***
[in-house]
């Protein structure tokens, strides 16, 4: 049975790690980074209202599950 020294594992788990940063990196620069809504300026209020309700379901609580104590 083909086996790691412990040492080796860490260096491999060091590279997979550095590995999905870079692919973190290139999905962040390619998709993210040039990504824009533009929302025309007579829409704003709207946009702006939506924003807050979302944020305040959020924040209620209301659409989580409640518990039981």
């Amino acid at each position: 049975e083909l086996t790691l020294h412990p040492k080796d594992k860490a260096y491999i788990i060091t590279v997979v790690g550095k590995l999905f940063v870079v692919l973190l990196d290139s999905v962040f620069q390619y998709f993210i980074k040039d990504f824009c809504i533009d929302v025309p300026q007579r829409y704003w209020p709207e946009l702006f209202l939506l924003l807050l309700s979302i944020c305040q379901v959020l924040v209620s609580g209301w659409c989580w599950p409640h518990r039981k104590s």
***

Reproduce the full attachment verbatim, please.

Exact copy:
[in-house]
């Protein structure tokens, strides 16, 4: 049975790690980074209202599950 020294594992788990940063990196620069809504300026209020309700379901609580104590 083909086996790691412990040492080796860490260096491999060091590279997979550095590995999905870079692919973190290139999905962040390619998709993210040039990504824009533009929302025309007579829409704003709207946009702006939506924003807050979302944020305040959020924040209620209301659409989580409640518990039981």
């Amino acid at each position: 049975e083909l086996t790691l020294h412990p040492k080796d594992k860490a260096y491999i788990i060091t590279v997979v790690g550095k590995l999905f940063v870079v692919l973190l990196d290139s999905v962040f620069q390619y998709f993210i980074k040039d990504f824009c809504i533009d929302v025309p300026q007579r829409y704003w209020p709207e946009l702006f209202l939506l924003l807050l309700s979302i944020c305040q379901v959020l924040v209620s609580g209301w659409c989580w599950p409640h518990r039981k104590s």